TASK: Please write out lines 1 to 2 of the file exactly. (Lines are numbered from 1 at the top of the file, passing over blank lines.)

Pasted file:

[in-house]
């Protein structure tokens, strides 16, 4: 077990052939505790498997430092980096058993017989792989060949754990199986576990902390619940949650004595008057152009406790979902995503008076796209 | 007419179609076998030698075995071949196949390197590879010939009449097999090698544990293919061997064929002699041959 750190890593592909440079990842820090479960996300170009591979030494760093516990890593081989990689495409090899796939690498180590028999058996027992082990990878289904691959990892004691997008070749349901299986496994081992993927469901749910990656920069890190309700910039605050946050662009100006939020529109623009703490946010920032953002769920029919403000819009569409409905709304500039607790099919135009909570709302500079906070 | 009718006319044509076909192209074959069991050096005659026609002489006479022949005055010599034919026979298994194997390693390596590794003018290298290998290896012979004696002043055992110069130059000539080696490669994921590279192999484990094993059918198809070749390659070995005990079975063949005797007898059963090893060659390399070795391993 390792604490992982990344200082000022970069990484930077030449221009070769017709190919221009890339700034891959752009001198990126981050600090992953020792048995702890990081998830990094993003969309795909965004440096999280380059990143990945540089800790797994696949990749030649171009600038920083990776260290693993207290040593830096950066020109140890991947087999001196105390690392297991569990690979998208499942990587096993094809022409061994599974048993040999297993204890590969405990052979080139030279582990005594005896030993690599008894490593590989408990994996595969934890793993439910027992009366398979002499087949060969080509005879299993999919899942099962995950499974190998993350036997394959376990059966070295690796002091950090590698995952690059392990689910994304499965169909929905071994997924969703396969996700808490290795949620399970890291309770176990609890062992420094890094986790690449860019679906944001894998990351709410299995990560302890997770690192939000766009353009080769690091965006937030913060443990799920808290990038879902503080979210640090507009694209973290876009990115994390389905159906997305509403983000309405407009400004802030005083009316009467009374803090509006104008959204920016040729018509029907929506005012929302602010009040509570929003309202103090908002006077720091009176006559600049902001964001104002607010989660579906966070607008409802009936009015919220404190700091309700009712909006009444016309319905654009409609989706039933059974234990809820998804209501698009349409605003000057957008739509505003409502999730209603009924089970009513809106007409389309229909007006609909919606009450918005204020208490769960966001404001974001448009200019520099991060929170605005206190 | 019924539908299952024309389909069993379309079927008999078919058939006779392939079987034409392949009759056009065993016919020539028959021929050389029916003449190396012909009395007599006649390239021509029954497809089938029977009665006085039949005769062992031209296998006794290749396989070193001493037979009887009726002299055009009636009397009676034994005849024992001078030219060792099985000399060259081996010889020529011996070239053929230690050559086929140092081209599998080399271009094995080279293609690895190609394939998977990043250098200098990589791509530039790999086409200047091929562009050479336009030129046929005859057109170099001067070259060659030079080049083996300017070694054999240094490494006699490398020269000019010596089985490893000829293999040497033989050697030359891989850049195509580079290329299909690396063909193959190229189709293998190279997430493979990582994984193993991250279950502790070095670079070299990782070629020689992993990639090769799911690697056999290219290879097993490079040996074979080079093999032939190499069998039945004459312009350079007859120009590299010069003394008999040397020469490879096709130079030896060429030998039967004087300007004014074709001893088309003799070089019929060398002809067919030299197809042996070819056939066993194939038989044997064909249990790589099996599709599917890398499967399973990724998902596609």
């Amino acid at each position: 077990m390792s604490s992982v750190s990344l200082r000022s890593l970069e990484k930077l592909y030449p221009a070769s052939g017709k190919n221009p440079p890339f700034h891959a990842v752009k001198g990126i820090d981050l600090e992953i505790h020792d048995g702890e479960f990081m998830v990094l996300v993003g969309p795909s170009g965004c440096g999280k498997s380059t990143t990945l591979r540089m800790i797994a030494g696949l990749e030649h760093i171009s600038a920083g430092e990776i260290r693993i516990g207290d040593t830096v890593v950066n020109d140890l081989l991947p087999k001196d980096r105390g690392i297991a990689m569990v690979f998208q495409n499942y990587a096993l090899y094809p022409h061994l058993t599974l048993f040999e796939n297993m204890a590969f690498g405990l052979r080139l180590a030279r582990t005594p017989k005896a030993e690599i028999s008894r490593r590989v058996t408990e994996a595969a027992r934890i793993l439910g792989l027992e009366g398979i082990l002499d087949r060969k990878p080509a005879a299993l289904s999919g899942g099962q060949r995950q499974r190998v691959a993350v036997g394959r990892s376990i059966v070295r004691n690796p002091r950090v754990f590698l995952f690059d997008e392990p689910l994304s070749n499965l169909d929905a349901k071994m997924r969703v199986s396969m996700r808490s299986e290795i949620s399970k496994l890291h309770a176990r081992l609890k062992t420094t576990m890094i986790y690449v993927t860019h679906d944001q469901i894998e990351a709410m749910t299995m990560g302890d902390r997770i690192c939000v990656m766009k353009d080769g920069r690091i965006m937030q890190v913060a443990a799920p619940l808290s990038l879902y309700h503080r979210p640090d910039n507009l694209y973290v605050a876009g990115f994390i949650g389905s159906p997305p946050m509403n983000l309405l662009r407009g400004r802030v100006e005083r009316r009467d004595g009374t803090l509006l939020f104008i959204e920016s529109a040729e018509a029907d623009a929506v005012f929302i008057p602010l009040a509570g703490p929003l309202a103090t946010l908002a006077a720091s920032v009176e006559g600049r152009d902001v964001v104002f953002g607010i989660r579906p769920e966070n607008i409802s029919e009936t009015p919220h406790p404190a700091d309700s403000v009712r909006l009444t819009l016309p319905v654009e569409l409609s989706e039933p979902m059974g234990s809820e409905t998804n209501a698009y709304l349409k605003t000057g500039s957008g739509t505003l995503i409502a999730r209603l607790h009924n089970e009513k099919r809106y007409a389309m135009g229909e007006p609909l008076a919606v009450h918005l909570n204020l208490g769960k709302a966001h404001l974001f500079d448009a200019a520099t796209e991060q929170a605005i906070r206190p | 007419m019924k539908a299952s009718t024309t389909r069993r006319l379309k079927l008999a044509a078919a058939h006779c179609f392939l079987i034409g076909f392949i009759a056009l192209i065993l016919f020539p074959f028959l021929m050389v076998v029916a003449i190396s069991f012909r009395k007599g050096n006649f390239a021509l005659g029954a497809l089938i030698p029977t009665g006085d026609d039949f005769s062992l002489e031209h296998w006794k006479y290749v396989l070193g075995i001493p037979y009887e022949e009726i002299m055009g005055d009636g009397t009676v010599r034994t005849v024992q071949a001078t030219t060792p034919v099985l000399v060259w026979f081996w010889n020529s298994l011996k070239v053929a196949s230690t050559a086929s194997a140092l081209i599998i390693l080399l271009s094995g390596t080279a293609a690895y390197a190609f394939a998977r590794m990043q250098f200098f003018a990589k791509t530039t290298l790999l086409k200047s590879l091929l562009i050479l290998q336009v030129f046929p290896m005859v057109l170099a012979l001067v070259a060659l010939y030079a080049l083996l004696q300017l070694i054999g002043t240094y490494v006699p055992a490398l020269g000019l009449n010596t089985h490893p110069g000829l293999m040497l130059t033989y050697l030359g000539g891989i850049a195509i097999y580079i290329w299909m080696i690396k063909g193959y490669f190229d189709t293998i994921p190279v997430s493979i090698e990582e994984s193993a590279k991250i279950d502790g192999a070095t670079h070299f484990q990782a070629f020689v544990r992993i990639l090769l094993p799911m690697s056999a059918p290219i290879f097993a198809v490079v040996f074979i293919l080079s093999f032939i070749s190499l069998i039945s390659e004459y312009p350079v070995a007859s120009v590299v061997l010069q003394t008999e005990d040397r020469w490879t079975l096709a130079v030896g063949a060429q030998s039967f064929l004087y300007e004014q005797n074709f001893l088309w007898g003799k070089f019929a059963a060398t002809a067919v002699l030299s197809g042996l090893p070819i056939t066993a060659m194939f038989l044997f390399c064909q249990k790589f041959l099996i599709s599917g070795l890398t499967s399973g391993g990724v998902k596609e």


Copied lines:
[in-house]
């Protein structure tokens, strides 16, 4: 077990052939505790498997430092980096058993017989792989060949754990199986576990902390619940949650004595008057152009406790979902995503008076796209 | 007419179609076998030698075995071949196949390197590879010939009449097999090698544990293919061997064929002699041959 750190890593592909440079990842820090479960996300170009591979030494760093516990890593081989990689495409090899796939690498180590028999058996027992082990990878289904691959990892004691997008070749349901299986496994081992993927469901749910990656920069890190309700910039605050946050662009100006939020529109623009703490946010920032953002769920029919403000819009569409409905709304500039607790099919135009909570709302500079906070 | 009718006319044509076909192209074959069991050096005659026609002489006479022949005055010599034919026979298994194997390693390596590794003018290298290998290896012979004696002043055992110069130059000539080696490669994921590279192999484990094993059918198809070749390659070995005990079975063949005797007898059963090893060659390399070795391993 390792604490992982990344200082000022970069990484930077030449221009070769017709190919221009890339700034891959752009001198990126981050600090992953020792048995702890990081998830990094993003969309795909965004440096999280380059990143990945540089800790797994696949990749030649171009600038920083990776260290693993207290040593830096950066020109140890991947087999001196105390690392297991569990690979998208499942990587096993094809022409061994599974048993040999297993204890590969405990052979080139030279582990005594005896030993690599008894490593590989408990994996595969934890793993439910027992009366398979002499087949060969080509005879299993999919899942099962995950499974190998993350036997394959376990059966070295690796002091950090590698995952690059392990689910994304499965169909929905071994997924969703396969996700808490290795949620399970890291309770176990609890062992420094890094986790690449860019679906944001894998990351709410299995990560302890997770690192939000766009353009080769690091965006937030913060443990799920808290990038879902503080979210640090507009694209973290876009990115994390389905159906997305509403983000309405407009400004802030005083009316009467009374803090509006104008959204920016040729018509029907929506005012929302602010009040509570929003309202103090908002006077720091009176006559600049902001964001104002607010989660579906966070607008409802009936009015919220404190700091309700009712909006009444016309319905654009409609989706039933059974234990809820998804209501698009349409605003000057957008739509505003409502999730209603009924089970009513809106007409389309229909007006609909919606009450918005204020208490769960966001404001974001448009200019520099991060929170605005206190 | 019924539908299952024309389909069993379309079927008999078919058939006779392939079987034409392949009759056009065993016919020539028959021929050389029916003449190396012909009395007599006649390239021509029954497809089938029977009665006085039949005769062992031209296998006794290749396989070193001493037979009887009726002299055009009636009397009676034994005849024992001078030219060792099985000399060259081996010889020529011996070239053929230690050559086929140092081209599998080399271009094995080279293609690895190609394939998977990043250098200098990589791509530039790999086409200047091929562009050479336009030129046929005859057109170099001067070259060659030079080049083996300017070694054999240094490494006699490398020269000019010596089985490893000829293999040497033989050697030359891989850049195509580079290329299909690396063909193959190229189709293998190279997430493979990582994984193993991250279950502790070095670079070299990782070629020689992993990639090769799911690697056999290219290879097993490079040996074979080079093999032939190499069998039945004459312009350079007859120009590299010069003394008999040397020469490879096709130079030896060429030998039967004087300007004014074709001893088309003799070089019929060398002809067919030299197809042996070819056939066993194939038989044997064909249990790589099996599709599917890398499967399973990724998902596609």